Listeners will likely finish this recording of the Elgar violin concerto and feel at least a little conflicted. There are moments of austere beauty and exquisite sound quality that are sadly juxtaposed by periods of poor intonation and curious articulation choices. The first movement opens with an extended orchestral tutti for which the Royal Liverpool Philharmonic and conductor Vernon Handley deserve praise. The orchestra provides a powerful, rich, and extremely sensitive backdrop throughout the recording that simply cannot be faulted. Graffin's violin playing, by contrast, is sporadic. When in the lower registers of the instrument, particularly on the G string, he is capable of pulling a deep, guttural, satisfying tone from his instrument. The second movement is filled with suave legato playing. Problems arise in the upper registers, and intonation problems abound when playing double stops and chords. The legato playing from the second movement regrettably carries over to the introduction of the third movement resulting in less rhythmic vitality and edginess than the music demands. The Chausson is a stronger offering as it allows Graffin to showcase that at which he truly seems to be best. The intonation problems that occasionally marred the Elgar are no longer present. Still, the orchestra's performance seems to outshine Graffin.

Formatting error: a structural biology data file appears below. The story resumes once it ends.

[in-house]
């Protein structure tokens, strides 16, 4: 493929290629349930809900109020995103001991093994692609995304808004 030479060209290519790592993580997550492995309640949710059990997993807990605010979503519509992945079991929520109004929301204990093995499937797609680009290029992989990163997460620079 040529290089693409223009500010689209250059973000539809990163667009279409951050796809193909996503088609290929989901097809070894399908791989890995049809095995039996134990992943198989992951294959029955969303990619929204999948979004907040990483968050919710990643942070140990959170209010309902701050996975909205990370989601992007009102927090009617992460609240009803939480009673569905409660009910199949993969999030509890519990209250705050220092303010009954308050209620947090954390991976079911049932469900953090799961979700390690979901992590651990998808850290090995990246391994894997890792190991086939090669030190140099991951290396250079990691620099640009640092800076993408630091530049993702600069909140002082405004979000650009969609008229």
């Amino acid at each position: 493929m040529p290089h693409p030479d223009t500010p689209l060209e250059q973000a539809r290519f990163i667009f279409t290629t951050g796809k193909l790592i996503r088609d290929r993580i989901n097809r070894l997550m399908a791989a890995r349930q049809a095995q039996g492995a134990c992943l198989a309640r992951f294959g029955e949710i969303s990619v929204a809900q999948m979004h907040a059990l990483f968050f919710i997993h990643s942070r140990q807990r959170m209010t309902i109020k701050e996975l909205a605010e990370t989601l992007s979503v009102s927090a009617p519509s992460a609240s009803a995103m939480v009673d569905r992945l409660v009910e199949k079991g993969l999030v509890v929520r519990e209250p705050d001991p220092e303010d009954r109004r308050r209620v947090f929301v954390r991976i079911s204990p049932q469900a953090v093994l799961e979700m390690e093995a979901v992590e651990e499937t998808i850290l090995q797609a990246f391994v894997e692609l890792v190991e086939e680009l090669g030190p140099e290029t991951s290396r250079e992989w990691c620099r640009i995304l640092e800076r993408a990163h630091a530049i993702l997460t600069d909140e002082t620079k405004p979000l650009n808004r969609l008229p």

AllMusic Review by Mike D. Brownell
|Violin Concerto in B minor, Op. 61|